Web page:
Ralph Waldo Emerson aptly surmised, “The creation of a thousand forests is in one acorn.” If that’s the case, there are millions of forested acres being born every day with the advent of Earth Day and Arbor Day actionable celebrations.
Landowners and communities are planting these living “lungs” as a way to absorb carbon dioxide and other pollutants from the air, provide oxygen and help to regulate the climate. They also prevent soil erosion, conserve water and provide habitats for wildlife. Trees can increase property values, provide shade that reduces cooling costs and can produce fruit or timber that can be sold.
People often have emotional connections to trees, whether it’s because of memories associated with a particular tree or a desire to leave something behind that will live on after they’re gone. Planting trees can be a way to bring people together and create a sense of community. It can be a shared project that brings people of different ages, backgrounds and abilities together.
Planting trees with your kiddos provides a tangible sense of accomplishment and ownership, a connection to nature, a way to learn about the lifecycle of plants, the importance of trees in our ecosystem, how to care for a living organism and an environmental awareness to take action to protect the planet.
Soil & Water Conservation District tree sales are enhancing a locally led effort in providing an opportunity for community members to participate in environmental conservation efforts. By engaging with the community, Conservation District tree sales raise awareness about the importance of trees and other environmental issues which play an important role in promoting environmental conservation, soil and water conservation and community engagement.
In the Northeast, research shows forests are an important tool in carbon sequestration. As an example, “New York’s public and privately-owned forests and agroforestry practices serve as a major carbon sink that hold 1,911 million metric tons [MMT] of carbon, nearly 10 times the amount of carbon produced by all sectors each year. In addition, forests sequester approximately 26.6 MMT CO2 annually,” as cited by the NYS CLCPA Scoping Plan.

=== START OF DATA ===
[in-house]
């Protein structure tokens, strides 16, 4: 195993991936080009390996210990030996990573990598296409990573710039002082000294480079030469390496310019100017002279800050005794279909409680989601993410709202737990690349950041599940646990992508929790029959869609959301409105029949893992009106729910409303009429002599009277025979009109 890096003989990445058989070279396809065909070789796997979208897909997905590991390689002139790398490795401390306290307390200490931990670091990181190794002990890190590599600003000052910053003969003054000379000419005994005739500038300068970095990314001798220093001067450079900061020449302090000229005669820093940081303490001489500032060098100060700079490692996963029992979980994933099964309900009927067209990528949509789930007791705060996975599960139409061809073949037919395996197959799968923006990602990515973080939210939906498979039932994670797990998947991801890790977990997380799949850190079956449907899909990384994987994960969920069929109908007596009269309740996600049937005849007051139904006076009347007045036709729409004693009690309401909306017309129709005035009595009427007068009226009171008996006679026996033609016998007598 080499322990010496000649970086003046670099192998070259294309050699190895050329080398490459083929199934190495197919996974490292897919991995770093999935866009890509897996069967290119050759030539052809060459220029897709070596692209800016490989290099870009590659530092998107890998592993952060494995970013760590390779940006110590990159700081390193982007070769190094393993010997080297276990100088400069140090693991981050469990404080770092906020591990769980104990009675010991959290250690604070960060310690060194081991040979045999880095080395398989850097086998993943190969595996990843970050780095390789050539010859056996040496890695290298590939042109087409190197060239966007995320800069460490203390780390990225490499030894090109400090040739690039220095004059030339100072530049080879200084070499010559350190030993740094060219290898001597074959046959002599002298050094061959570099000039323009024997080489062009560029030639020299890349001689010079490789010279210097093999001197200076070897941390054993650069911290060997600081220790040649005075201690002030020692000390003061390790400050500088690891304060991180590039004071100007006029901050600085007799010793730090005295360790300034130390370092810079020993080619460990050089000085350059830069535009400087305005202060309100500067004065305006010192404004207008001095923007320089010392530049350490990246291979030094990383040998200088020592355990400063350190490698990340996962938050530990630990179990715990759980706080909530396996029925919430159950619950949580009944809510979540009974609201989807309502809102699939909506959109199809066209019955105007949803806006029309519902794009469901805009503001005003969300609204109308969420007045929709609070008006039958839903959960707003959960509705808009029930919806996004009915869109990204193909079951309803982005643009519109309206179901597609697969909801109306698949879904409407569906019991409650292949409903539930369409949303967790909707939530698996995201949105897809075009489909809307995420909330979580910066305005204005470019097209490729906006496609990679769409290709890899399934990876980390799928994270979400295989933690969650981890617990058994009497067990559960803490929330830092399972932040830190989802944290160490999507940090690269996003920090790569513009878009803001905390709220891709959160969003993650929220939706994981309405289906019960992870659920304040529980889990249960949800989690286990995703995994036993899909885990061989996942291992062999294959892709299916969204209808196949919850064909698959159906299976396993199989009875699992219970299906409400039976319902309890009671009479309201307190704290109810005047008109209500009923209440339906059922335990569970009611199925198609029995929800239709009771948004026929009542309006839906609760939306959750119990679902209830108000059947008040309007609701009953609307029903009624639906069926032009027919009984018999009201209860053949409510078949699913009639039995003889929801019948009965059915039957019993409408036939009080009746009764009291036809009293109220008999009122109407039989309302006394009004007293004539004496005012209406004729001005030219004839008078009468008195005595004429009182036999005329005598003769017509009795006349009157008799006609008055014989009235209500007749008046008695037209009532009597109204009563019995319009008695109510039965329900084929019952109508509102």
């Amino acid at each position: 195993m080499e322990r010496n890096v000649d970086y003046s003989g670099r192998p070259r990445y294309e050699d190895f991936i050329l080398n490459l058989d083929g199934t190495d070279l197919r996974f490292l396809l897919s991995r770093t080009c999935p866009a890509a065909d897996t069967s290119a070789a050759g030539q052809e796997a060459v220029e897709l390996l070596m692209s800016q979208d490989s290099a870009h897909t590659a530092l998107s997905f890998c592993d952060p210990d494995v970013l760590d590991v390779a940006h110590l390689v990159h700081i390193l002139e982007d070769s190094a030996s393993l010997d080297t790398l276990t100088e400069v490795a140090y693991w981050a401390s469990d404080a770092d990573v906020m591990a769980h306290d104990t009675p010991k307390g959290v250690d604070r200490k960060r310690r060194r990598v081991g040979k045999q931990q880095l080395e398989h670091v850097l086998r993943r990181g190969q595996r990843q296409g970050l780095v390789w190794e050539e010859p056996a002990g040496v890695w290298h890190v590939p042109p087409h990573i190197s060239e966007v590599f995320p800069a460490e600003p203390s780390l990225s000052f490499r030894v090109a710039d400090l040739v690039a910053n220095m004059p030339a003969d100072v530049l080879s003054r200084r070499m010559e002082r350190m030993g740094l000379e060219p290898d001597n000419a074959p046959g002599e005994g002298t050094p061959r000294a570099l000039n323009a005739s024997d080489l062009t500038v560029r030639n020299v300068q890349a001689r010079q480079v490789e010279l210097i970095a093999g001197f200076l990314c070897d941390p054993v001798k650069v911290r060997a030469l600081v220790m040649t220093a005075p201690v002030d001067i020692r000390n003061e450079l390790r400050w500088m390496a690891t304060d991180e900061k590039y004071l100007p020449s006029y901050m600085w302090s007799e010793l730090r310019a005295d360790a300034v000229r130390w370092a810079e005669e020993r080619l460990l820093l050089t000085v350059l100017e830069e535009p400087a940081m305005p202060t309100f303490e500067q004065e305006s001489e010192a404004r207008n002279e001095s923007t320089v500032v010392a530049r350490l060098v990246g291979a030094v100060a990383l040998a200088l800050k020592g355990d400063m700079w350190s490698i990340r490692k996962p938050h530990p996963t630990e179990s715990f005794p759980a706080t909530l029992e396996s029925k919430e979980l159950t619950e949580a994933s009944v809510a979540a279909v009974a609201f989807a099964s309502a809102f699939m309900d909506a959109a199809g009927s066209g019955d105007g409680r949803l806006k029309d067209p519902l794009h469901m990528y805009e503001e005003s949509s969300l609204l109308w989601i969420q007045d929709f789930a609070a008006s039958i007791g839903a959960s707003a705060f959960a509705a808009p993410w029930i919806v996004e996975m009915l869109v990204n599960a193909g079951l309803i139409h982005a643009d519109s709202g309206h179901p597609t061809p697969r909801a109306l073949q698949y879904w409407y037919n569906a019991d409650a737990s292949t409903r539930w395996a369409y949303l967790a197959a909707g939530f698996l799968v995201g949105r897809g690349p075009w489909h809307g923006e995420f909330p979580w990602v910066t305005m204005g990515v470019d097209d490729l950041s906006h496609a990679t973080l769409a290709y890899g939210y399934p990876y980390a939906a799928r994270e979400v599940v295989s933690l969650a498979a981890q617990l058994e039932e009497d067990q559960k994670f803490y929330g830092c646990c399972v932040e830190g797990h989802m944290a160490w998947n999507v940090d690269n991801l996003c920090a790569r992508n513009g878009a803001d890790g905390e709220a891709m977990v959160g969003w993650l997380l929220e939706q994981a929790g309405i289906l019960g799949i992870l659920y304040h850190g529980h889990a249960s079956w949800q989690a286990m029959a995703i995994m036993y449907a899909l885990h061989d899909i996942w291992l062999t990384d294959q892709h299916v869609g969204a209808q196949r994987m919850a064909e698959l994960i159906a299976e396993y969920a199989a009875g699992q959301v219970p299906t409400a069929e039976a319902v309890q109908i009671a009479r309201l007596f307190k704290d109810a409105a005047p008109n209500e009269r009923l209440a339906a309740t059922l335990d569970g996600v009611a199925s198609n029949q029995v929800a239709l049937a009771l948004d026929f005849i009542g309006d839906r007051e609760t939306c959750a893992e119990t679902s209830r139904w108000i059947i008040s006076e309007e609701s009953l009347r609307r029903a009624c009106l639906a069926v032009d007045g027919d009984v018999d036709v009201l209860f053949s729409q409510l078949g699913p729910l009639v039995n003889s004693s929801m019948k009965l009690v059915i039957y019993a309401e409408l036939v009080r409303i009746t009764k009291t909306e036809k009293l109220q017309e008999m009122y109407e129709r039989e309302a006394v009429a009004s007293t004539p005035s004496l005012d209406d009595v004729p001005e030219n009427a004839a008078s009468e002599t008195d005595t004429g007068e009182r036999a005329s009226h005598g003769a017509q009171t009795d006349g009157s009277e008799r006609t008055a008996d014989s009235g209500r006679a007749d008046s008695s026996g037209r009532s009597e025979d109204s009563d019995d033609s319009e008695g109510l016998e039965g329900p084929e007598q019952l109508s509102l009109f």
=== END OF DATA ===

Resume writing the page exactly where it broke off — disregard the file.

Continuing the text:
With all the good news about trees and tree planting initiatives, there is concern too. Restoration ecologist Karen Holl has a simple message for anyone who thinks planting 1 trillion trees will reverse the damage of climate change. In a commentary that appears in the May 8, 2022 issue of Science, she said, “We can’t plant our way out of climate change. It is only one piece of the puzzle.” (Holl is a professor of environmental studies at UC Santa Cruz and a leading expert in forest restoration.)
Many scientists say while planting trees is good, cutting down an old growth forest and planting new trees that will take decades to mature is not a cure-all for tackling global warming and climate change, especially when greenhouse gases (GHG) continue to be emitted. This issue has been highlighted by many experts, who suggested that equal focus should be given to halting deforestation and reducing GHG emissions in the first place.
“The best way to harness the potential of trees is to focus on the more politically complicated effort of saving our existing forests. It’s far cheaper to prevent damage than to restore them after they have been degraded or destroyed,” stated Henry Paulson, writer for the Financial Times Online Magazine.
Most conclude inspiring human behavior change and working on emissions reduction and sequestration strategies are long-term approaches.
“To plant trees is to give body and life to one’s dreams of a better world.” – Russell Page
by Troy Bishopp